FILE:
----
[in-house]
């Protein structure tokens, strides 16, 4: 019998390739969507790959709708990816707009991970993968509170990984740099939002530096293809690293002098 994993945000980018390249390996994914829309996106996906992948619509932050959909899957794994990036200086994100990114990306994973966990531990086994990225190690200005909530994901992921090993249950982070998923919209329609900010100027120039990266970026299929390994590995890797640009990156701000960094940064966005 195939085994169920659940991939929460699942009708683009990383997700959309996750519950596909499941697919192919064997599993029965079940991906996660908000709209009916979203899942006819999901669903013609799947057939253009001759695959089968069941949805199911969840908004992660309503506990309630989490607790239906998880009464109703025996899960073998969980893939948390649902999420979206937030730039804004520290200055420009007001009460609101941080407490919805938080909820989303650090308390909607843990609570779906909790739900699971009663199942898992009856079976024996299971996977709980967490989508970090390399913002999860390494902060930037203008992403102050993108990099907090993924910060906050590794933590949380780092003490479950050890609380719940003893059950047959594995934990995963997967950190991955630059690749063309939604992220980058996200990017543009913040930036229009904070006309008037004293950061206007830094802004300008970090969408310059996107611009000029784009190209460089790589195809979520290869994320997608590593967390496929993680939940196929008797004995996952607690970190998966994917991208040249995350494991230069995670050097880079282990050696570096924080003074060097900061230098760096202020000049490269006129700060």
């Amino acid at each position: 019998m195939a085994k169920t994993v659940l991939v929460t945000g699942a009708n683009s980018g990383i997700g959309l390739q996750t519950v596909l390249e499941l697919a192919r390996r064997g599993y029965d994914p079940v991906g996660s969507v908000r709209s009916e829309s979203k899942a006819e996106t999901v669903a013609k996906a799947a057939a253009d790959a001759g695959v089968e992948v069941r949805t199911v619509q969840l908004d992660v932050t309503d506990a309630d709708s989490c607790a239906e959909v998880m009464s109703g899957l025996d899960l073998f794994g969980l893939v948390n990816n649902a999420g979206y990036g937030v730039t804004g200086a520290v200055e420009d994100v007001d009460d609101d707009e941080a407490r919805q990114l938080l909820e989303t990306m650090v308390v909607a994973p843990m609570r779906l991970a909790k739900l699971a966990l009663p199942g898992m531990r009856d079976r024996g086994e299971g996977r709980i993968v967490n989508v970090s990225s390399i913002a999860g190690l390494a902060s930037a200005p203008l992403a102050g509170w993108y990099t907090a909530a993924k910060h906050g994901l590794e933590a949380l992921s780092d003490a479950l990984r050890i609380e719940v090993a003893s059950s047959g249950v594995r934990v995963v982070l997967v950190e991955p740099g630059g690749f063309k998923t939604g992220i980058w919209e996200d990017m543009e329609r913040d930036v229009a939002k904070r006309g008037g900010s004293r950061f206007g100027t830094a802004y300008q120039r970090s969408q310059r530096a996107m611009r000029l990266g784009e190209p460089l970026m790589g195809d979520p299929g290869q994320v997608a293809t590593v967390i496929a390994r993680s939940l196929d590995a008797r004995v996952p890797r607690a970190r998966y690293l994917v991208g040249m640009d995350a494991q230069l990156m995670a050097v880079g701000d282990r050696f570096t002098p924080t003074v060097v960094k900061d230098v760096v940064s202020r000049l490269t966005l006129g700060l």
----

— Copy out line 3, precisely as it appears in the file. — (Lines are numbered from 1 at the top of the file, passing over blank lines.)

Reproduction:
């Amino acid at each position: 019998m195939a085994k169920t994993v659940l991939v929460t945000g699942a009708n683009s980018g990383i997700g959309l390739q996750t519950v596909l390249e499941l697919a192919r390996r064997g599993y029965d994914p079940v991906g996660s969507v908000r709209s009916e829309s979203k899942a006819e996106t999901v669903a013609k996906a799947a057939a253009d790959a001759g695959v089968e992948v069941r949805t199911v619509q969840l908004d992660v932050t309503d506990a309630d709708s989490c607790a239906e959909v998880m009464s109703g899957l025996d899960l073998f794994g969980l893939v948390n990816n649902a999420g979206y990036g937030v730039t804004g200086a520290v200055e420009d994100v007001d009460d609101d707009e941080a407490r919805q990114l938080l909820e989303t990306m650090v308390v909607a994973p843990m609570r779906l991970a909790k739900l699971a966990l009663p199942g898992m531990r009856d079976r024996g086994e299971g996977r709980i993968v967490n989508v970090s990225s390399i913002a999860g190690l390494a902060s930037a200005p203008l992403a102050g509170w993108y990099t907090a909530a993924k910060h906050g994901l590794e933590a949380l992921s780092d003490a479950l990984r050890i609380e719940v090993a003893s059950s047959g249950v594995r934990v995963v982070l997967v950190e991955p740099g630059g690749f063309k998923t939604g992220i980058w919209e996200d990017m543009e329609r913040d930036v229009a939002k904070r006309g008037g900010s004293r950061f206007g100027t830094a802004y300008q120039r970090s969408q310059r530096a996107m611009r000029l990266g784009e190209p460089l970026m790589g195809d979520p299929g290869q994320v997608a293809t590593v967390i496929a390994r993680s939940l196929d590995a008797r004995v996952p890797r607690a970190r998966y690293l994917v991208g040249m640009d995350a494991q230069l990156m995670a050097v880079g701000d282990r050696f570096t002098p924080t003074v060097v960094k900061d230098v760096v940064s202020r000049l490269t966005l006129g700060l």